By Amy Nicholson
By Chris Packham
By David Kipen
By Stephanie Zacharek
By Alan Scherstuhl
By Caira LaVelle
By Zachary Wigon
By Scott Foundas
Raimi's Evil Dead films -- especially the utterly charming Army of Darkness -- allowed him to explore the struggles of a lone hero in a world gone mad. With these wild horrors, as well as the Hercules and Xena series he developed and produced, he gave himself carte blanche to strip-mine mythology, lace it with yuks and serve it up in outlandishly cinematic terms. None of his trademark style is lost on Spider-Man, which allows the director to play with all sorts of knockout visuals (effects by John Dykstra and sorties of animators; costumes by the brilliant James Acheson) while telling a universal story. (In interviews, Dunst has emphasized how "really relatable" Spidey truly is.) The effects are smashing, yet there's a heart behind them.
Peter Parker's heart keeps Spider-Man from becoming a mere effects showcase -- though much of the web-slinging, especially the early trial-and-error stuff, is a hoot -- and the movie is grounded in intelligent characters and performances. Maguire is ideal for the role, working through vulnerability, smugness and guilt after he inadvertently allows the murder of a loved one. Dunst is equally suited to MJ, filling her role with stunning veracity (and yet another lesson: Girls from abusive homes move to big cities to become actress/waitresses). She reveals so much potential here that one hopes she's allowed, in the sequels, to be less distressed and more proactive. As for Dafoe, though he sometimes channels Jack Nicholson's ill-cast Joker, his supernatural turn in Shadow of the Vampire has prepped him well; he definitely doesn't need the silly Goblin helmet to be scary (although the foppish purple cap is sorely missed).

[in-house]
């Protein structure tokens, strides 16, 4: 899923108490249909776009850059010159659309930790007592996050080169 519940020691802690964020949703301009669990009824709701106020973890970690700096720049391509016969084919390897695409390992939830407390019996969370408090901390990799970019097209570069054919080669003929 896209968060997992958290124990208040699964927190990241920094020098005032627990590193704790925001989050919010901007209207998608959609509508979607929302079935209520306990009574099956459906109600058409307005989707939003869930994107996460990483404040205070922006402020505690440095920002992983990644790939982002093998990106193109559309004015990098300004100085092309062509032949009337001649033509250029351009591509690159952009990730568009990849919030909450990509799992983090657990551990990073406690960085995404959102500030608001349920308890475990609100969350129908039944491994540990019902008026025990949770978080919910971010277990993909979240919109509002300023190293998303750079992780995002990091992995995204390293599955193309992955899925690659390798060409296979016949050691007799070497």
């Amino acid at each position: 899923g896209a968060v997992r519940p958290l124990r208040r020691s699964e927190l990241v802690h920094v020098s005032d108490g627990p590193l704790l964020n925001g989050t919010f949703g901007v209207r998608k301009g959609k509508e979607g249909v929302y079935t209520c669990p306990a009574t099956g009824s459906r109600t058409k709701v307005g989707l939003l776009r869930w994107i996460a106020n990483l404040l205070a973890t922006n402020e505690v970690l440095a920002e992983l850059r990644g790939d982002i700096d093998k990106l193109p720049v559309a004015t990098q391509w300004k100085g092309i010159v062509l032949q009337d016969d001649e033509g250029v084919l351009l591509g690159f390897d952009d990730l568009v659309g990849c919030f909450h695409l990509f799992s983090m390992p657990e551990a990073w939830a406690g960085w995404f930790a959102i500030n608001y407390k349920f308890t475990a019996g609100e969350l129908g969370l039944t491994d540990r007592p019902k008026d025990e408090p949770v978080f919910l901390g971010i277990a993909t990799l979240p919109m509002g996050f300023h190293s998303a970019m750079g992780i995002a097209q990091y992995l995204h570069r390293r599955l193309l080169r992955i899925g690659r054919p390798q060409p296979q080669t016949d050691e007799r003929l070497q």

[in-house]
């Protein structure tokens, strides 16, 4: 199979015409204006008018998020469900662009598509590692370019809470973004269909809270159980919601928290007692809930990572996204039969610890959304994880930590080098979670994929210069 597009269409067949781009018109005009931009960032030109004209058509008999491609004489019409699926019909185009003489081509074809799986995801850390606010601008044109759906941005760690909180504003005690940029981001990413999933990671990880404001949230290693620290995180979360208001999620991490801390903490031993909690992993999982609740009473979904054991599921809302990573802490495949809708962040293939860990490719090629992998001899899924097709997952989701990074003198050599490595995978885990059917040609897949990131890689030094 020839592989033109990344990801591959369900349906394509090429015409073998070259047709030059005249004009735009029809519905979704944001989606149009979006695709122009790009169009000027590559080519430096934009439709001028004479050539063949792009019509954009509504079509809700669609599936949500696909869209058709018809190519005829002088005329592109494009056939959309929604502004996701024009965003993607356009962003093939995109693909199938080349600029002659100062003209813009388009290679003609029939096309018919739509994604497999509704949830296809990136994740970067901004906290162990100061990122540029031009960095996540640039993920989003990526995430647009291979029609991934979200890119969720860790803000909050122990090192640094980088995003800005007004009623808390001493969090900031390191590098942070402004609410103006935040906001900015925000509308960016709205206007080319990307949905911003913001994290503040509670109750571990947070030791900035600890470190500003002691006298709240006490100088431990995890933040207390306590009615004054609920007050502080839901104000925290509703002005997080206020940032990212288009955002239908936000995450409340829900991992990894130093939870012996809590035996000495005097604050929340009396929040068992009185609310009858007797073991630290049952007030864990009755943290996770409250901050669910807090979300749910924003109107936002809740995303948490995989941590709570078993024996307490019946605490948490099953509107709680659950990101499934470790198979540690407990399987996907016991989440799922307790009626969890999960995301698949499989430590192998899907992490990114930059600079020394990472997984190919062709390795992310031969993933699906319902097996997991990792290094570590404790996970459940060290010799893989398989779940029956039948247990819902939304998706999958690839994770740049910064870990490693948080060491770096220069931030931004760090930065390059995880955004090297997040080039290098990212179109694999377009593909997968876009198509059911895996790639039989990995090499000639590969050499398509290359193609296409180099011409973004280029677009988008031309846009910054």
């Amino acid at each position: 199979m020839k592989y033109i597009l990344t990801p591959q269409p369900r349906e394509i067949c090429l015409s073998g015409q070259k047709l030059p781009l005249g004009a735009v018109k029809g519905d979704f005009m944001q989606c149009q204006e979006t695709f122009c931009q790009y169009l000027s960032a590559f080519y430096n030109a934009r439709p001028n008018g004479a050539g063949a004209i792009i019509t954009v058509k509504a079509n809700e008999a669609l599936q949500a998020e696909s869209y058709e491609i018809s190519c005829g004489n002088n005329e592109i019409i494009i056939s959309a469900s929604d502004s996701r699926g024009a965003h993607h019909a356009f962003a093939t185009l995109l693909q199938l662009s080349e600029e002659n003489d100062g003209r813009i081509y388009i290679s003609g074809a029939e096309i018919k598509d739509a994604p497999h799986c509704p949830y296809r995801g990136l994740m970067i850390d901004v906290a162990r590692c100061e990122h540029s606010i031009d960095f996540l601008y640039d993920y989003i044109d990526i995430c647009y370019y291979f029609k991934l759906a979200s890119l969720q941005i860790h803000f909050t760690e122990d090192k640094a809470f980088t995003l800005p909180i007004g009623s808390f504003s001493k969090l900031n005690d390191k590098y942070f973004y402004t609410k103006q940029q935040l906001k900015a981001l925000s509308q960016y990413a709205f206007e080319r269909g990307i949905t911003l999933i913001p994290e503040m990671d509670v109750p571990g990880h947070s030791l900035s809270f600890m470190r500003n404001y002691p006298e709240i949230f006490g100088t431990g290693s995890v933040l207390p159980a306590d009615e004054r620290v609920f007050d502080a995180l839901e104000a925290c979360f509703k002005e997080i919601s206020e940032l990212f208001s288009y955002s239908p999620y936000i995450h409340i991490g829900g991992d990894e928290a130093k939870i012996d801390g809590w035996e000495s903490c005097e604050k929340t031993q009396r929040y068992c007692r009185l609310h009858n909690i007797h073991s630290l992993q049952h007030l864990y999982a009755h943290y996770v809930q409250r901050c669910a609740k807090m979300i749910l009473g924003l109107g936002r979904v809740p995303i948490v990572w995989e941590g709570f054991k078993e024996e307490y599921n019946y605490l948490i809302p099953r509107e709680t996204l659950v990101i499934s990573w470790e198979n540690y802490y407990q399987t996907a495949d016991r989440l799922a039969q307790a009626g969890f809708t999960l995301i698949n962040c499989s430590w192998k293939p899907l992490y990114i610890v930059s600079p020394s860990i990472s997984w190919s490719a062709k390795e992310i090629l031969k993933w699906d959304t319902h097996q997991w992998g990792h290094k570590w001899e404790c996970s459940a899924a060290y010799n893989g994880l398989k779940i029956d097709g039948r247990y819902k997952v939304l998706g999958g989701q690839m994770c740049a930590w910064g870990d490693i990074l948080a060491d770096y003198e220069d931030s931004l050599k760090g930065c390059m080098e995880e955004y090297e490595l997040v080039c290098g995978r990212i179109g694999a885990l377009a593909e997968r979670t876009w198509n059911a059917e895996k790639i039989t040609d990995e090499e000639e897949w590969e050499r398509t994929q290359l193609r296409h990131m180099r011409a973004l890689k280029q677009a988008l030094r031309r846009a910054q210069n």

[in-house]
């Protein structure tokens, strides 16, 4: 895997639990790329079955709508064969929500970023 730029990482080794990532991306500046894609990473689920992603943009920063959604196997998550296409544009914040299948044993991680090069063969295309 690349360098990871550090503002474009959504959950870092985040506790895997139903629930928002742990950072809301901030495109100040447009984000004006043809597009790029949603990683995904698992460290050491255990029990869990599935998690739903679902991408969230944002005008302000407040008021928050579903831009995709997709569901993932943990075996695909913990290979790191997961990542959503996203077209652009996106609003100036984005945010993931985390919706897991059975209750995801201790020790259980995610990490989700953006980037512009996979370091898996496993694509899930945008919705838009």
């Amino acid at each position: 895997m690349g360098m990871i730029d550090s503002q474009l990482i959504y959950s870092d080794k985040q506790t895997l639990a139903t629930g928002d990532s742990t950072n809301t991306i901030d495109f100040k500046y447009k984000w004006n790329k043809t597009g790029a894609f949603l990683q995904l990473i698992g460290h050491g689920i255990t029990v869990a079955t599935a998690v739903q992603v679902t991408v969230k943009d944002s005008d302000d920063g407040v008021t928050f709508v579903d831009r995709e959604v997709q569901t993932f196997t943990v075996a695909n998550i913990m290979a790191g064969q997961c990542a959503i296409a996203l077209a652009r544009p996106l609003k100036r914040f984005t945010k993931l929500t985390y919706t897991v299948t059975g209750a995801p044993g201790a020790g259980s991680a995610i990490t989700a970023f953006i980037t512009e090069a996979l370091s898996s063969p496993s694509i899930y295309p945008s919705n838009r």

Spider-Man amounts to a very strange amalgam, part Raimi movie (it happens to include cameos by his brother, Ted Raimi, and Evil Dead's Bruce Campbell), part marketing blitz for Marvel and Sony (singer Macy Gray shows up) and part nostalgia trip. Many of the elements -- including J.K. Simmons as bombastic Daily Bugle editor J. Jonah Jameson (whose action figure features "Desk Pounding Action") -- seem transplanted from a bygone era. Clinching this sense of timelessness, the end credits feature the requisite contemporary ragecore and rap cuts, but stick around and you'll hear the awesome 1960s "Spider-Man" theme in all its hissy, unremixed glory.
Indeed, Spider-Man spins like a dream, yet its fantasy has its limitations. There's a little too much manipulation in elements such as a gang of baddie cholos or a conspicuous moment of flesh to keep fansites buzzing. Furthermore, MJ becomes all too quickly enamored of Spidey's organic webshooter (if you know what I'm saying). Such quibbles aside, however, it's unlikely that too many romantic coming-of-age family-oriented stridently patriotic big-studio superhero movies will launch this year. If suchlike sounds appealing, swing by and marvel.
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